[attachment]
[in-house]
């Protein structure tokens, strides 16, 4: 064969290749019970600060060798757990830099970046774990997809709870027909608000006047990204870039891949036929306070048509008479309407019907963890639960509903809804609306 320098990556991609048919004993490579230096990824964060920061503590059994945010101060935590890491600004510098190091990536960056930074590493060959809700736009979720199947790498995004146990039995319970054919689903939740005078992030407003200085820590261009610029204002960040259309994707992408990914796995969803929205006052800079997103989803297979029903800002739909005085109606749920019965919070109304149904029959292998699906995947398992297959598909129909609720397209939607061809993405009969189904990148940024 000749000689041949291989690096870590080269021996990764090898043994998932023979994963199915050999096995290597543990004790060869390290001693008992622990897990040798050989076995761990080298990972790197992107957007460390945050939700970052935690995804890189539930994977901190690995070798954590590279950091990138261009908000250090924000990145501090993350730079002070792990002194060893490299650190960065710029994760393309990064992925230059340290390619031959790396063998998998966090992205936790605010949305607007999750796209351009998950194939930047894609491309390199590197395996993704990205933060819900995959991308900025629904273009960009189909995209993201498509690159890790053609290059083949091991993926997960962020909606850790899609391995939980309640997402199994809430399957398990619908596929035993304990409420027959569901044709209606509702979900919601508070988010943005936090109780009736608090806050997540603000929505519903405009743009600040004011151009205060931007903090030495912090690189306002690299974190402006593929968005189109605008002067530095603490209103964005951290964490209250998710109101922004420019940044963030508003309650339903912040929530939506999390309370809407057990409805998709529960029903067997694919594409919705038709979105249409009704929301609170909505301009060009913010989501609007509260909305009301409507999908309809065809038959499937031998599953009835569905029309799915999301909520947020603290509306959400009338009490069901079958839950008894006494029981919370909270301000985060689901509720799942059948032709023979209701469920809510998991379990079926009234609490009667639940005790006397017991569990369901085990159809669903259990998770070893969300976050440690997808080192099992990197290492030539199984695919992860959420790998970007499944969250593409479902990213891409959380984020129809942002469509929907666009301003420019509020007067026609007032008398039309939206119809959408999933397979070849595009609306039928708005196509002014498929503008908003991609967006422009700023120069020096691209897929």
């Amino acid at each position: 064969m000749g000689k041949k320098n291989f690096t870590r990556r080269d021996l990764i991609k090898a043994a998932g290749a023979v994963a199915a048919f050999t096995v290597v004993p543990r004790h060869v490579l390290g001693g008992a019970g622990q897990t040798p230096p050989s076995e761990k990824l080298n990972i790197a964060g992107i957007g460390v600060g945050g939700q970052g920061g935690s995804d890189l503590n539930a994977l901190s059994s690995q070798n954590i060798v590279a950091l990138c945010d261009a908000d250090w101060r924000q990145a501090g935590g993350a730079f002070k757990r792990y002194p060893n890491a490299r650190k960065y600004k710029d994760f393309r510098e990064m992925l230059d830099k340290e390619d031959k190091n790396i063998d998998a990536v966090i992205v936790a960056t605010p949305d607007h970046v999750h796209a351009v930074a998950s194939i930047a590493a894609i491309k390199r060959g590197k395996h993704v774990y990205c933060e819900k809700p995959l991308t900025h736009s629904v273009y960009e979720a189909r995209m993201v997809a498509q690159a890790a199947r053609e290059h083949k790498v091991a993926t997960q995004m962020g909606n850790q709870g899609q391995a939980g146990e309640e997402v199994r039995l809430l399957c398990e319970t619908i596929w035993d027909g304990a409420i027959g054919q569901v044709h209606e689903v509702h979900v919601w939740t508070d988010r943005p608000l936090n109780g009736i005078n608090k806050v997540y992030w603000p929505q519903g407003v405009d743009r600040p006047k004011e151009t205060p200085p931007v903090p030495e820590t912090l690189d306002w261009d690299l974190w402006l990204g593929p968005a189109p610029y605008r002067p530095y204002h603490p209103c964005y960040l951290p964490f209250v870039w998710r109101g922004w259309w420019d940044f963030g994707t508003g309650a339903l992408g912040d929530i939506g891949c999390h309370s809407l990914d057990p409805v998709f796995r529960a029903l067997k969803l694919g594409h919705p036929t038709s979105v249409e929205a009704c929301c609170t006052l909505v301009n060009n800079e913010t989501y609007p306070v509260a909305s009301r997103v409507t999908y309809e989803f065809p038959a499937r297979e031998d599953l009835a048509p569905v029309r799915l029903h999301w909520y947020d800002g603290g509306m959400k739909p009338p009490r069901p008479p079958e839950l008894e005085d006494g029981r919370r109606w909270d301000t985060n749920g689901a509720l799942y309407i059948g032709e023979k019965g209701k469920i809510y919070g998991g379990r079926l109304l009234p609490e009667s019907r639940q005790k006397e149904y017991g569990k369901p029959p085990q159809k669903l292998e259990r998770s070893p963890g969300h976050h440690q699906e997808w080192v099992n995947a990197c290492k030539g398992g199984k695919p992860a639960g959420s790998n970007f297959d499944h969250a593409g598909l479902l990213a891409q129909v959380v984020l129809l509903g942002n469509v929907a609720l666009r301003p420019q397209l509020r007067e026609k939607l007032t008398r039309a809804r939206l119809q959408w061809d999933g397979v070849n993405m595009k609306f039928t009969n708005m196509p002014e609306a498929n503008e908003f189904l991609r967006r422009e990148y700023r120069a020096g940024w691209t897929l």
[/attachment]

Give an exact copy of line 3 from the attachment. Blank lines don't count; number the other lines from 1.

């Amino acid at each position: 064969m000749g000689k041949k320098n291989f690096t870590r990556r080269d021996l990764i991609k090898a043994a998932g290749a023979v994963a199915a048919f050999t096995v290597v004993p543990r004790h060869v490579l390290g001693g008992a019970g622990q897990t040798p230096p050989s076995e761990k990824l080298n990972i790197a964060g992107i957007g460390v600060g945050g939700q970052g920061g935690s995804d890189l503590n539930a994977l901190s059994s690995q070798n954590i060798v590279a950091l990138c945010d261009a908000d250090w101060r924000q990145a501090g935590g993350a730079f002070k757990r792990y002194p060893n890491a490299r650190k960065y600004k710029d994760f393309r510098e990064m992925l230059d830099k340290e390619d031959k190091n790396i063998d998998a990536v966090i992205v936790a960056t605010p949305d607007h970046v999750h796209a351009v930074a998950s194939i930047a590493a894609i491309k390199r060959g590197k395996h993704v774990y990205c933060e819900k809700p995959l991308t900025h736009s629904v273009y960009e979720a189909r995209m993201v997809a498509q690159a890790a199947r053609e290059h083949k790498v091991a993926t997960q995004m962020g909606n850790q709870g899609q391995a939980g146990e309640e997402v199994r039995l809430l399957c398990e319970t619908i596929w035993d027909g304990a409420i027959g054919q569901v044709h209606e689903v509702h979900v919601w939740t508070d988010r943005p608000l936090n109780g009736i005078n608090k806050v997540y992030w603000p929505q519903g407003v405009d743009r600040p006047k004011e151009t205060p200085p931007v903090p030495e820590t912090l690189d306002w261009d690299l974190w402006l990204g593929p968005a189109p610029y605008r002067p530095y204002h603490p209103c964005y960040l951290p964490f209250v870039w998710r109101g922004w259309w420019d940044f963030g994707t508003g309650a339903l992408g912040d929530i939506g891949c999390h309370s809407l990914d057990p409805v998709f796995r529960a029903l067997k969803l694919g594409h919705p036929t038709s979105v249409e929205a009704c929301c609170t006052l909505v301009n060009n800079e913010t989501y609007p306070v509260a909305s009301r997103v409507t999908y309809e989803f065809p038959a499937r297979e031998d599953l009835a048509p569905v029309r799915l029903h999301w909520y947020d800002g603290g509306m959400k739909p009338p009490r069901p008479p079958e839950l008894e005085d006494g029981r919370r109606w909270d301000t985060n749920g689901a509720l799942y309407i059948g032709e023979k019965g209701k469920i809510y919070g998991g379990r079926l109304l009234p609490e009667s019907r639940q005790k006397e149904y017991g569990k369901p029959p085990q159809k669903l292998e259990r998770s070893p963890g969300h976050h440690q699906e997808w080192v099992n995947a990197c290492k030539g398992g199984k695919p992860a639960g959420s790998n970007f297959d499944h969250a593409g598909l479902l990213a891409q129909v959380v984020l129809l509903g942002n469509v929907a609720l666009r301003p420019q397209l509020r007067e026609k939607l007032t008398r039309a809804r939206l119809q959408w061809d999933g397979v070849n993405m595009k609306f039928t009969n708005m196509p002014e609306a498929n503008e908003f189904l991609r967006r422009e990148y700023r120069a020096g940024w691209t897929l």